Jonathan Eddolls: Yeah, I think with Honda, honestly it was surprise at how good they were at the start of the year, given everything that we had seen in the press. They’d had a fairly… not a bad picture painted of them, but the expectation were lower than we experienced and they were already at a reasonable level. Through the year there have been two really big updates, the Spec 2 for Canada and then the Spec 3 fairly recently. The Spec 3 in particular saw a really big improvement in power, especially in qualifying, and that has really helped in some of the races and will help us for the next two races. Reliability has actually been relatively good. I think if you look at the number of PU penalties we have taken, it’s very high, and it doesn’t look like Honda has had such good reliability. However, many of those we have elected to take ourselves just to get Pus in the pool when we have had a bad qualifying for instance. Reliability has come on a long way and power is now looking good.
Q: Certainly is. Now while we’re talking progress, can we talk drivers as well, specifically Pierre Gasly? What has impressed you about him and in what areas have you seen him progress this year?
JE: Well, firstly he is very confident in his ability. He is a very fast driver and I think that confidence has grown throughout the year. Some the areas he has improved the most: tyres management. He was good already at the start of the year. As we know these Pirelli tyres are very difficult to understand in all of the conditions. Every race is different, every race presents a different challenge – graining, blistering, overheating. I think that’s one of the areas he’s worked on and developed the most. He’s still had a couple of races recently where it’s shown that we haven’t fully understood the tyres but the good thing with him is he’s happy to sit down after the race and go through everything – he’s massively keen to learn. The most recent races, he’s shown that in tyres management he has made big steps there. I think also his ability to track the grip in qualifying. Maybe at the start of the year, let’s say it was a surprise to him how much the grip would come up through qualifying and it can be quite difficult to track that run to run, but that’s another area that he has improved a lot.
Q: Thanks. Rob, some big news from you in recent days, you are going to leave Williams at the end of the year. Can you share with us why you are going to do that?
Rob Smedley: Well, I don’t know if it’s big news, but it’s news I guess, on a quiet week. I think I joined Williams at a time when they were evolving from having a torrid time of it let’s say – the new regulations in 2014 and the part that I was going to play in the journey was to take on the vehicle science, the vehicle performance side of it, the race operations and to try to help out in that area and I think that if you look back at 2012, 2013 and from that point on, from 2014, with the huge effort that all of the guys that work in that department, we have been able to grow it, we’ve been able to improve it, and hopefully I leave it in better shape than it was. It’s a good group now, they’ve got good knowledge, good methodologies, we brought a lot of science into the way we use tyres, into the way we use the car in general, so that the team can go ahead and pretty much exploit any car that’s given to them, the race operations itself, the way the mechanics work. Hopefully it is in better shape than it was. It’s kind of time for a new challenge for me now, I think. Williams has got it’s own challenge in front it to come from where it is at the minute. I’m going to go away and take another challenge somewhere else. I’m going to spend some time at home – that’s first and foremost the thing I’m going to do. I’m going to spend some time with my family who have supported me for a long time. I’ve got to do that. I have no choice in that. But I’m very, very grateful that I can do that and spend some time being a normal husband, a normal dad and not going away every two weeks and not working until 9 or 10 in the office every night, so I’ll enjoy that to begin with and then we’ll go from there.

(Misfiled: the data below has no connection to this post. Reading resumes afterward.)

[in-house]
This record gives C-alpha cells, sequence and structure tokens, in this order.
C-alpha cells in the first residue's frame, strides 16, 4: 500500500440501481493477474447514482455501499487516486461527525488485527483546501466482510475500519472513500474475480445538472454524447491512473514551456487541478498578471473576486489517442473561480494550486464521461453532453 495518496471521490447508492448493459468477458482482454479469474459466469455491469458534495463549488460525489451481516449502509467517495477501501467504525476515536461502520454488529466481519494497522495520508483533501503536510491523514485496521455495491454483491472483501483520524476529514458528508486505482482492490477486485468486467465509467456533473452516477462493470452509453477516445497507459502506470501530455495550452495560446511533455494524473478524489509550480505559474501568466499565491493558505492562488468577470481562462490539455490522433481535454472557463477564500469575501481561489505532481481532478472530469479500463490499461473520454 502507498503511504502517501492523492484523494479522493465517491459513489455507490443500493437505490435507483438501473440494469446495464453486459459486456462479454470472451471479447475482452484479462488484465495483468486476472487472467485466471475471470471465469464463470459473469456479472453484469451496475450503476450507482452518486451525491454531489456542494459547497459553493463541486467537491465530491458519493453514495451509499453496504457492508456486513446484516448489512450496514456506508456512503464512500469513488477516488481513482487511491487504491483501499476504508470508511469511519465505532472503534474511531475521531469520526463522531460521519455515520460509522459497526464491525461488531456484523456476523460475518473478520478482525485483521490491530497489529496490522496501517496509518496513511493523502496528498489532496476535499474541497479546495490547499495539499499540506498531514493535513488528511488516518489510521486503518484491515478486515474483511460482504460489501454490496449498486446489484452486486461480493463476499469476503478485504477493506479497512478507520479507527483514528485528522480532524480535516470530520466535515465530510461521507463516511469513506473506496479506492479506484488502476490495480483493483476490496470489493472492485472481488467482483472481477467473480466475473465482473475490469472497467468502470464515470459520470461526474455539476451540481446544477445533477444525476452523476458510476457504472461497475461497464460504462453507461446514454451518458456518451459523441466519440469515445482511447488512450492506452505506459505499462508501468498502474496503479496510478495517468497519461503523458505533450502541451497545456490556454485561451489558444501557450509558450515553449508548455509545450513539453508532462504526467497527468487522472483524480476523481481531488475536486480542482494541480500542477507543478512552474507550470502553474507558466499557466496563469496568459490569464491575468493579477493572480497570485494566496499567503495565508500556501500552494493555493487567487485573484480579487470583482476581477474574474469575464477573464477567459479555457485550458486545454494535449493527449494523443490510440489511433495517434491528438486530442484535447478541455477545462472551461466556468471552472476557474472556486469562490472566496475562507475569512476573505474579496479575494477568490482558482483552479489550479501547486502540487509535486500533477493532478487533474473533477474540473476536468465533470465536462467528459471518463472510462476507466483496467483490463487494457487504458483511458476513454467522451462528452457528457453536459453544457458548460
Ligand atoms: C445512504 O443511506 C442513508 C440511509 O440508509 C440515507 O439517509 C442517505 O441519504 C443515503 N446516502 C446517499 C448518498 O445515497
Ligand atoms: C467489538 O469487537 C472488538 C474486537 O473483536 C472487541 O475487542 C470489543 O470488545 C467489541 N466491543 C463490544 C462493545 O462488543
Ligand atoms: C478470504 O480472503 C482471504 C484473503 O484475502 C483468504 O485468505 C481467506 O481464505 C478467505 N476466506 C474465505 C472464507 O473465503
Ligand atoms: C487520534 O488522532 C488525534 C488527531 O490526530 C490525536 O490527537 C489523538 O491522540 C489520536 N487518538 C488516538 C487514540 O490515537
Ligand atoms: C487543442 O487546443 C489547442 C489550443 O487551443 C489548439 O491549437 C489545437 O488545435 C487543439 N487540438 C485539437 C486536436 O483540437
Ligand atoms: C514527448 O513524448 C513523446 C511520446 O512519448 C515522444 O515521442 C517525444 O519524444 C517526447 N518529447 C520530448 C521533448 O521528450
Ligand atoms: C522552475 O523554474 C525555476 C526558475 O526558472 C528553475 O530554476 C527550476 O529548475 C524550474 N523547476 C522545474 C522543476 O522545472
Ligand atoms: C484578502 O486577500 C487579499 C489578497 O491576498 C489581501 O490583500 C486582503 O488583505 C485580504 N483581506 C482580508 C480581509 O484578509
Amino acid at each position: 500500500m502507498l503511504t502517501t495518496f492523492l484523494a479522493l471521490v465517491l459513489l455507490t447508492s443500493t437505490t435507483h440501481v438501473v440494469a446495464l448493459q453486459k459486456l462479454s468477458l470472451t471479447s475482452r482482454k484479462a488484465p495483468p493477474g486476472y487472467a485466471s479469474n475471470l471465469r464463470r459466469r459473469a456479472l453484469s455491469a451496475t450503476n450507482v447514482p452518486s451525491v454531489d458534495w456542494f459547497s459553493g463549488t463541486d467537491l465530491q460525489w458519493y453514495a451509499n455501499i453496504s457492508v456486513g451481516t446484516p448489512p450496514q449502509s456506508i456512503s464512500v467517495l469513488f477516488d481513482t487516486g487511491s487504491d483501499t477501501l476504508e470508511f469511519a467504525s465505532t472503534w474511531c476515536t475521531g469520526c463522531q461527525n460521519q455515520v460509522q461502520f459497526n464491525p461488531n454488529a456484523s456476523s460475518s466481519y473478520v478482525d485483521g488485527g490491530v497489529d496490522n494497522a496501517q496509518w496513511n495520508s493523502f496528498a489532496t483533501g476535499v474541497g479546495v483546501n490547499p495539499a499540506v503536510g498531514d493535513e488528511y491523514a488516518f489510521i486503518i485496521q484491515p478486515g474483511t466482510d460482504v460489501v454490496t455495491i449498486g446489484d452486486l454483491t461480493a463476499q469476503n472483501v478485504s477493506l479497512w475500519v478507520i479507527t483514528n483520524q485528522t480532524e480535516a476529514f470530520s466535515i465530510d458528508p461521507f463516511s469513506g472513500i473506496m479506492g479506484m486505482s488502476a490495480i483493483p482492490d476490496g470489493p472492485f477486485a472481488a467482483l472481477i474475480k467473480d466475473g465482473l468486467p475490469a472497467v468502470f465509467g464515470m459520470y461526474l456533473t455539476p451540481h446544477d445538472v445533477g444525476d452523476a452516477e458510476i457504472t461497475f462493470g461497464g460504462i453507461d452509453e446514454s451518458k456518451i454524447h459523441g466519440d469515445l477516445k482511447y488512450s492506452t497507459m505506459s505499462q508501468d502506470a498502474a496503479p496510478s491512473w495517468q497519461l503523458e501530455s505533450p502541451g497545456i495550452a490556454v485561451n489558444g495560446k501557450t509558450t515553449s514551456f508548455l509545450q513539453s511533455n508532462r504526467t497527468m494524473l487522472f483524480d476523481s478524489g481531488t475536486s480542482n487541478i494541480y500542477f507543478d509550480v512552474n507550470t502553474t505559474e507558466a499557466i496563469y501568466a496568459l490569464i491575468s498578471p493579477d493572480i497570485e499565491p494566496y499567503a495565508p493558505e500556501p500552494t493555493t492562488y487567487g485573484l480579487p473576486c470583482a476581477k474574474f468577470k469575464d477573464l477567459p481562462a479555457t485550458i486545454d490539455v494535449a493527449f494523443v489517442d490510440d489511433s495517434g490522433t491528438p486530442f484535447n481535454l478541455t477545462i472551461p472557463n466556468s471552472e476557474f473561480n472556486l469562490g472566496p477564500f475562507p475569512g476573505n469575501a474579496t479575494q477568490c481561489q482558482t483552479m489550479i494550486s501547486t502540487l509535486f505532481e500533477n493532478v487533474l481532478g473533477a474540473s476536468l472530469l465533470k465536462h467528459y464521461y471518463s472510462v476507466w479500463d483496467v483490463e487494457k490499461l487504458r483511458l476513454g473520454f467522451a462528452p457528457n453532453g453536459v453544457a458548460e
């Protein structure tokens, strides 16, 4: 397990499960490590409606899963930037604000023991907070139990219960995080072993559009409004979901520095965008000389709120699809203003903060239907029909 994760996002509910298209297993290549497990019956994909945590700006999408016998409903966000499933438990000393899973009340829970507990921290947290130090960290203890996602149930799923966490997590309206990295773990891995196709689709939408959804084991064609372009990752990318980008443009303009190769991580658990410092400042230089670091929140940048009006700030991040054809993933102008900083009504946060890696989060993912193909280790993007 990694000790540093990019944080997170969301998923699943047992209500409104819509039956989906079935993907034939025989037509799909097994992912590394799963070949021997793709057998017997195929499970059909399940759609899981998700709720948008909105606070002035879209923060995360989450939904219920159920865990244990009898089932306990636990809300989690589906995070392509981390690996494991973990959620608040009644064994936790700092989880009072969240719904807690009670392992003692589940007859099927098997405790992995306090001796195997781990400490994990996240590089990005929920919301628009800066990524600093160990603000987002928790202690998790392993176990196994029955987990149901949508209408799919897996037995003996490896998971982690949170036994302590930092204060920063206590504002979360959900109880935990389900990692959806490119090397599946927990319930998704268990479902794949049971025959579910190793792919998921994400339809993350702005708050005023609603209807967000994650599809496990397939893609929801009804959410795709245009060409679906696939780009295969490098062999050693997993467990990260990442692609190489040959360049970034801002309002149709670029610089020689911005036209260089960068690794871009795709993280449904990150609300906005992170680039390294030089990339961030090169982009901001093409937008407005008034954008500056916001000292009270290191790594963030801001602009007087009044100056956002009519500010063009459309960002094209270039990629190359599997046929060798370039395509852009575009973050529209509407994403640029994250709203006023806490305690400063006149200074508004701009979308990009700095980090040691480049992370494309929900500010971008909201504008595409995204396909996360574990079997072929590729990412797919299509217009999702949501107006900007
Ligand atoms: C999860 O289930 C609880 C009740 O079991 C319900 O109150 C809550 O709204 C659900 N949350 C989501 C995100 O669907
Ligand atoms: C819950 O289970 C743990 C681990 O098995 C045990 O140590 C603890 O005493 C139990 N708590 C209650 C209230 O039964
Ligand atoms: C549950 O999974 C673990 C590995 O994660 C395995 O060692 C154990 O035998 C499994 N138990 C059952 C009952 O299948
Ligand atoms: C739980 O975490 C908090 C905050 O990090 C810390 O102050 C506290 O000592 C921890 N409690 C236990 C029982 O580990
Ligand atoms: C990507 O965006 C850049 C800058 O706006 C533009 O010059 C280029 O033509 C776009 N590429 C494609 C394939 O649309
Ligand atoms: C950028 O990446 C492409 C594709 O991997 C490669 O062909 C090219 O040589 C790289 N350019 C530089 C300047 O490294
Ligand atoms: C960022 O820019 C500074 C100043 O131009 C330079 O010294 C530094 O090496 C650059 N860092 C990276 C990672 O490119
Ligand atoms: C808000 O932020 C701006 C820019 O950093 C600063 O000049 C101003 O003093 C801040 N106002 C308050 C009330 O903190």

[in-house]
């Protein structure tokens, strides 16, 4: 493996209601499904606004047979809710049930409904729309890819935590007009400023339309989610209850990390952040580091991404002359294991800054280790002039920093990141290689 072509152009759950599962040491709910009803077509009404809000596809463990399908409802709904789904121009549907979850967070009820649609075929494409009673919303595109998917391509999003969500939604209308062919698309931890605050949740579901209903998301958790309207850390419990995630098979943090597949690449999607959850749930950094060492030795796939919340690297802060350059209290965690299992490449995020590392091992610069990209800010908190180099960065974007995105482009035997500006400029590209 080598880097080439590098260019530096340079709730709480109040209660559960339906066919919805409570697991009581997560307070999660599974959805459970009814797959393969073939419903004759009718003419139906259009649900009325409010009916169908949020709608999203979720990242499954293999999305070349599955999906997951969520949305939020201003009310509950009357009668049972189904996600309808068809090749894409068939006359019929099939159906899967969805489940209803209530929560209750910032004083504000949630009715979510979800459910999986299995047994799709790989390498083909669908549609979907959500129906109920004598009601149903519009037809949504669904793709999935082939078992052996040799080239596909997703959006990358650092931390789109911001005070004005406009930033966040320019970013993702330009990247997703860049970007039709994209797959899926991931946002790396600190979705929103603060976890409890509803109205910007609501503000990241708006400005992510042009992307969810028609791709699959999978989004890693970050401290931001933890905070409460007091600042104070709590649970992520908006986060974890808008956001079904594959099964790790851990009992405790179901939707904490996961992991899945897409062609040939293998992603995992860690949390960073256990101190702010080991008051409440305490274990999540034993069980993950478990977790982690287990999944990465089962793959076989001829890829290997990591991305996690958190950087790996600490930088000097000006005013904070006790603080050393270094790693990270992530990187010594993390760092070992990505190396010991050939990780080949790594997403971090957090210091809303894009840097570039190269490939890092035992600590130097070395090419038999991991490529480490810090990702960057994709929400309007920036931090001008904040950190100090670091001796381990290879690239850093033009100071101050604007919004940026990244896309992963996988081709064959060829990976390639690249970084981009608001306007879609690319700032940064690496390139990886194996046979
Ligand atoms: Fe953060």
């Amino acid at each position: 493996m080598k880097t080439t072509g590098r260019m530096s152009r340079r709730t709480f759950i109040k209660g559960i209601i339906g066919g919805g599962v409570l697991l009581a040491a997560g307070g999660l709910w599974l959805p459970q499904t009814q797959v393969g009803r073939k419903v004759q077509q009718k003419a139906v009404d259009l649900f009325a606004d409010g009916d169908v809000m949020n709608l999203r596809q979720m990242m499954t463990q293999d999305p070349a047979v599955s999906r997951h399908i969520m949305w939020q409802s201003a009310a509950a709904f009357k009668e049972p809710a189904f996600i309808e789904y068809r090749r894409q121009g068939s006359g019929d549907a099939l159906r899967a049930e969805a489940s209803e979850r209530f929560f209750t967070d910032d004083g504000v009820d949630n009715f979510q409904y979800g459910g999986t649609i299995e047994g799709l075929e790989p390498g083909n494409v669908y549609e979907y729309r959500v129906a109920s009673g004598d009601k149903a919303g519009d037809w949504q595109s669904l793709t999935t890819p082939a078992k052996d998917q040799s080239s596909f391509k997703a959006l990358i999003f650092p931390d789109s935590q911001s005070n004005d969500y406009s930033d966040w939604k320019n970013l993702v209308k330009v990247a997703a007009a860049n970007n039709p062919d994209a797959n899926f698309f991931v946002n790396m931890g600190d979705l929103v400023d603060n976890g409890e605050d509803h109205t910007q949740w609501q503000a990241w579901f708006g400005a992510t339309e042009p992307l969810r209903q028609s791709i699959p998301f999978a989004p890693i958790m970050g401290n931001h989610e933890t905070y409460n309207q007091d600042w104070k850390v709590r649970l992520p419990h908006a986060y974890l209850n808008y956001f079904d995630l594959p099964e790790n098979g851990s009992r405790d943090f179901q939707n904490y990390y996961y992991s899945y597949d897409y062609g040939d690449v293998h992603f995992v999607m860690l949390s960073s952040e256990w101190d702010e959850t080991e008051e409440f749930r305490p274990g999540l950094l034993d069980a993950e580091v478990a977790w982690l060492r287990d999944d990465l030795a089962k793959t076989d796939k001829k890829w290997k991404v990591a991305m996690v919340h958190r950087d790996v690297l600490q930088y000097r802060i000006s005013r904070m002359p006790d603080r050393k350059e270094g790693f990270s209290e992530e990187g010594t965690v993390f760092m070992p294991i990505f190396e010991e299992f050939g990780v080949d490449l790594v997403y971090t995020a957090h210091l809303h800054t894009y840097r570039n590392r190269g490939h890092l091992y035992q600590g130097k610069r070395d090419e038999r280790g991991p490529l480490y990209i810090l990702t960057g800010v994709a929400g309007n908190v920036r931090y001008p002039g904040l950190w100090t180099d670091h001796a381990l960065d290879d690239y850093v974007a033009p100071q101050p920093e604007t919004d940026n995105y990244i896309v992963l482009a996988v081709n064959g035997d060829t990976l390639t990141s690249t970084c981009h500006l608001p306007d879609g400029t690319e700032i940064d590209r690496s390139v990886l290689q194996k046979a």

Q: Well, where do you go from there. Do you want to stay in Formula 1?
RS: Yeah, I definitely want to stay in Formula 1. Formula 1 is my passion. It’s been all my working life that I’ve been in Formula 1 and it’s still the pinnacle of motorsport. There are other series that are snapping at its heels but it’s still got a lot to offer. Formula 1, we’re working on it all the time, it’s not the complete package. It has so much more potential than what you actually see. So yeah, I do want to stay in Formula 1 on the technical side. I’m lucky, because I’m already talking to people and that’s a fortunate position to be in and we’ll just see where everything takes us.
Q: And just a final word on Williams? You know the team well, so what steps do you think the team needs to take next to regain performance and respectability in Formula 1?
RS: There’s never one magic bullet is there. I think in all areas really, you can never stop learning and improving. I think it would be a mistake to pinpoint one area and say that has to be the sole concentration or that’s the sole problem; it’s not. As with anything that’s not quite working as well as it should be, or as efficiently as it should be, with any business, with any organisation, it’s never one thing. What Williams need to do now… they’ve got strong leadership and Claire is at the front of that leadership and I think what they need to do at that leadership level, is they need a recovery plan and that has to attack all areas of the business. It has to be technical, but it has to be all the support structure of the business as well. There are areas that need modernisation, there are areas that need change and there are areas you should recognise that are strong compared to other Formula q1 teams but are not supported in other ways. It’s a long road, they’re a talented bunch there, there are some really good technical people, some really good engineers and a good management group and the trick now is they have to pull together and start to go in one direction.
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November 9, 2018 at 09:38PM